Shannon Corregan: B.C. favours sensible marijuana policy

Last week, delegates at the Union of B.C. Municipalities convention voted in support of the decriminalization and taxation of marijuana.

This vote was in accordance with the principles of the Sensible Policing Act put forward by the Sensible B.C. Campaign, which aims to decriminalize the possession of marijuana, regulate its use (i.e., prohibit minors from using it, just as we do with tobacco and alcohol) and call on the federal government to allow B.C. to investigate how to best tax it for revenue.

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Many of the articles covering the UBCM vote described it as a "controversial" motion - perhaps because this topic has been controversial in the past - but you have only to look at the latest Angus Reid poll to see that a majority of British Columbians support the legalization of marijuana possession (as do a majority of Canadians, though the percentage of supporters is higher on the West Coast than in Canada as a whole).

Simultaneously, British Columbians overwhelmingly oppose the legalization of any other drug, such as cocaine, meth or heroin.

Last time I discussed this topic, I approached it from a casual "why not?" perspective. "Relax, we're already a marijuana culture," I said, as I pointed out the hypocrisy of outlawing cannabis rather than alcohol or tobacco, both of which are far more dangerous substances.

But there's a stronger argument to be made for the legalization of marijuana, which is that our current system of prohibition is not only not working, but is actively hurting our society.

Several days before the UBCM convention, more than 500 Victorians gathered at Alix Goolden Hall to listen to a panel of experts speak about the Sensible B.C. Campaign. The panel included Dr. Evan Wood of Stop the Violence B.C., Mayor John Ranns of Metchosin, Powell River-Sunshine Coast MLA Nicholas Simons, lawyer Kirk Tousaw and David Bratzer from Law Enforcement Against Prohibition.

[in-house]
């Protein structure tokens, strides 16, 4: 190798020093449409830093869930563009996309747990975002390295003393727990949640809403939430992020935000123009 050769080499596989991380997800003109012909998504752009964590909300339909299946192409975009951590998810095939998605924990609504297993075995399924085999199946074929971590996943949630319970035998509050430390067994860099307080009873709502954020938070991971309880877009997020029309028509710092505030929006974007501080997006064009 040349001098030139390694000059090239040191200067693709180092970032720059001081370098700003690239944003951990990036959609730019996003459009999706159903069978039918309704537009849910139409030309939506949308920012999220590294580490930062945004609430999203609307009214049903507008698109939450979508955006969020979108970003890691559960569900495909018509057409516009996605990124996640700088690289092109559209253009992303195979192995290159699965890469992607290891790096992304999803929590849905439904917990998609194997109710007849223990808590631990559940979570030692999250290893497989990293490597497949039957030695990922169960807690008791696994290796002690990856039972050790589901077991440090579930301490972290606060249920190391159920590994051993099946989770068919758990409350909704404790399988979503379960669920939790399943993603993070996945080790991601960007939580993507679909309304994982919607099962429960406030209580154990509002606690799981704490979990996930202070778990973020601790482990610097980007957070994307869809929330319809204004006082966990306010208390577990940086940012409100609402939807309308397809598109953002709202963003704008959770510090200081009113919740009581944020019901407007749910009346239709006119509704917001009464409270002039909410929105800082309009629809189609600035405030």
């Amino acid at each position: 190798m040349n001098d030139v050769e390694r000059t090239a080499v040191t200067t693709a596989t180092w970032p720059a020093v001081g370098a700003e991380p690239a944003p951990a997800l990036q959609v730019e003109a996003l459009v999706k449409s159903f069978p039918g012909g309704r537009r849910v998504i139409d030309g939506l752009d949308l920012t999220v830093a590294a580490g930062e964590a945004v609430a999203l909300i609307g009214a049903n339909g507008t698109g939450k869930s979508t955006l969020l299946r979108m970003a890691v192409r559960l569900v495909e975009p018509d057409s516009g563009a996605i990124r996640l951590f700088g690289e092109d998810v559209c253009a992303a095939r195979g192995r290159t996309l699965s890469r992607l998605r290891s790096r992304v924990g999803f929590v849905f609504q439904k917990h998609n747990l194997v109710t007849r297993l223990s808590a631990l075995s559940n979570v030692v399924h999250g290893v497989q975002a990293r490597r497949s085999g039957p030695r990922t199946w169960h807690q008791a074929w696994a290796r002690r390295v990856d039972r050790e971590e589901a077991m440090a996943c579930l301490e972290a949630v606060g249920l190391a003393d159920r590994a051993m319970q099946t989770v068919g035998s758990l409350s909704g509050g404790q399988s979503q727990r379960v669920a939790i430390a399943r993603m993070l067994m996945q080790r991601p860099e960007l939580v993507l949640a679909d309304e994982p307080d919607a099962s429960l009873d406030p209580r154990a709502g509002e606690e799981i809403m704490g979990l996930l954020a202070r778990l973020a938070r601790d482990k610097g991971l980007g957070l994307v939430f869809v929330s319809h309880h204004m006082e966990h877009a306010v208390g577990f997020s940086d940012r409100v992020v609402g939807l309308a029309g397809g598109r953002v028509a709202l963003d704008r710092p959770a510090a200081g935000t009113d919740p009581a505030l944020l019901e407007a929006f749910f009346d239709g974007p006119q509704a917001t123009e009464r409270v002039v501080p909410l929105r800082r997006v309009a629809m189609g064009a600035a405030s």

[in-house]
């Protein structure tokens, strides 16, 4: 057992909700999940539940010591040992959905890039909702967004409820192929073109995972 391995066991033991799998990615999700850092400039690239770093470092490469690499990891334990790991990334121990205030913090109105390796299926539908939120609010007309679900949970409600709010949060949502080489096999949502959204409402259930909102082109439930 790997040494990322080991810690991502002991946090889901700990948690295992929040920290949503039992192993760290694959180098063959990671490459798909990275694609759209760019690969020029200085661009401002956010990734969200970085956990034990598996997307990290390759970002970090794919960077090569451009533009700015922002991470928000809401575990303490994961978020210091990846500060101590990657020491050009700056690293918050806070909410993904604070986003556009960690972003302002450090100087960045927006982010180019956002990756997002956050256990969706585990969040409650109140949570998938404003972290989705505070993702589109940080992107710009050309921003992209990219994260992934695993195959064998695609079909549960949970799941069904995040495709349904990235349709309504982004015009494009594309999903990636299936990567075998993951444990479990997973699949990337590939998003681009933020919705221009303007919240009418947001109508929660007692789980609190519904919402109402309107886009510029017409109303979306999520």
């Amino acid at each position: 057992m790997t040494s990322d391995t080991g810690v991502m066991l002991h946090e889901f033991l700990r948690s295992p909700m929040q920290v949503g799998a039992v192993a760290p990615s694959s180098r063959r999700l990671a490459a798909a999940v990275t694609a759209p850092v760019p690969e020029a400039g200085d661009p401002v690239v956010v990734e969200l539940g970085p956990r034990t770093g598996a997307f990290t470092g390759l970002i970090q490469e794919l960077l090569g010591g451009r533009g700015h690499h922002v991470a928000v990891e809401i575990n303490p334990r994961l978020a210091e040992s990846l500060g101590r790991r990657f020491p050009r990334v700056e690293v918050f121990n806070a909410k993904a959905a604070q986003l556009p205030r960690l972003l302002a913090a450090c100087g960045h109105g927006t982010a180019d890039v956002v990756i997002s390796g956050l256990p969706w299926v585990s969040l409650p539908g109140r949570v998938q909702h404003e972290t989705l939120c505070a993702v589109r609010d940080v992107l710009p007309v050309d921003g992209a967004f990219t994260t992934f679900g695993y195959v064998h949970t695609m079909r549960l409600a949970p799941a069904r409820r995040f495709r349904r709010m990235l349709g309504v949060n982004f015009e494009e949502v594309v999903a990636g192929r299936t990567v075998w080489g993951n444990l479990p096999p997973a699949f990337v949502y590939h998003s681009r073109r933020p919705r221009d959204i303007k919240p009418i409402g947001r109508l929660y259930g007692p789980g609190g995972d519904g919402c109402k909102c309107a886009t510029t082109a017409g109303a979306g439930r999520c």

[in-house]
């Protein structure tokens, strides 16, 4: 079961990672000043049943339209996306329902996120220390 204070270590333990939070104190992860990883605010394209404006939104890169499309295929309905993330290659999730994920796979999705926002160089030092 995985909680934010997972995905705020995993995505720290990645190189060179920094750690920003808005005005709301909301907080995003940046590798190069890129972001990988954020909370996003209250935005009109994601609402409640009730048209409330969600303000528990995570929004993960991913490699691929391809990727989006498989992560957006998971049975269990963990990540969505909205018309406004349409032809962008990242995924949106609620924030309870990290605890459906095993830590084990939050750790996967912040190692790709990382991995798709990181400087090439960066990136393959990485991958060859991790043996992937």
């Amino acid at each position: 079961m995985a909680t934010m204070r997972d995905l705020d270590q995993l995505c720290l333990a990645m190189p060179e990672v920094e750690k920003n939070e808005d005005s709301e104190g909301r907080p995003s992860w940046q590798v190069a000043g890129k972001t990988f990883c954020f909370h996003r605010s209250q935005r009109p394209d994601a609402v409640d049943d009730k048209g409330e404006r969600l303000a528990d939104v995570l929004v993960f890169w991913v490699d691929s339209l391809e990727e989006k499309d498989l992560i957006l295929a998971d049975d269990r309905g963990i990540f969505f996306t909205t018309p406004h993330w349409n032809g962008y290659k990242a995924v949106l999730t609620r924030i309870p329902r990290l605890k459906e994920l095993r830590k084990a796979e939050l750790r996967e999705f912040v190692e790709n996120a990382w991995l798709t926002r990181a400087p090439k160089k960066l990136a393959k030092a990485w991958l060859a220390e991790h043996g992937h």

They didn't speak about the benefits of decriminalizing marijuana, but rather of the harm that our current policy of prohibition is doing to our province.

Ultimately, they concluded, our current system is expensive, dangerous, ineffective and unethical.

Expensive: As Bratzer pointed out, municipal governments are concerned with rising police budgets.

Officers spend time and energy enforcing cannabis prohibition to no effect. Pot remains easy to obtain, its quality and purity have steadily increased and neither supply nor demand have been curbed, regardless of how much money municipalities throw at the problem.

Dangerous: Prohibition does not make communities safer, argued Wood. Criminal organizations make massive profits selling marijuana, which results in an endemic cycle of trafficking and violence. The real danger of marijuana lies not in its effects but in its illegality.

Ineffective: Ranns does not approve of marijuana, but observed that B.C. leads the way in marijuana-related arrest rates in Canada. Our drug laws haven't achieved their intended results (i.e., deterrence). For a society to achieve voluntary compliance, its laws need to be seen as rational. If they aren't, then they won't deter people, and people will violate them. Law violation hurts our society, Ranns argued, so it's best to have laws that make sense.

Unethical: Tousaw and Simons observed that prohibition victimizes people who are already vulnerable, those who are young or poor or dependent on government support. Should marijuana use result in a criminal record? Should you lose your job or job prospects over it? If you're on probation, should you be sent back to jail if you're caught smoking pot? Families living on the edge can be broken apart by drug-related incarceration.

It's hard to see how prohibition helps people.

The bottom line is, do we think that recreational marijuana users - not traffickers, not growers, but users (which is a broad demographic encompassing people of all ages and walks of life) - are criminals? Judging from the UBCM vote, our municipal leaders say no.

British Columbians are more united on this issue than on almost any other, and we stand poised to lead Canada in this area. Quite simply, we understand that the criminalization of marijuana use is a bad policy.

The UBCM's resolution won't change our current legislation, but let us hope it will galvanize us to speak up against a law that a majority of British Columbians recognize to be ineffective and unjust.

shannon.corregan@gmail.com

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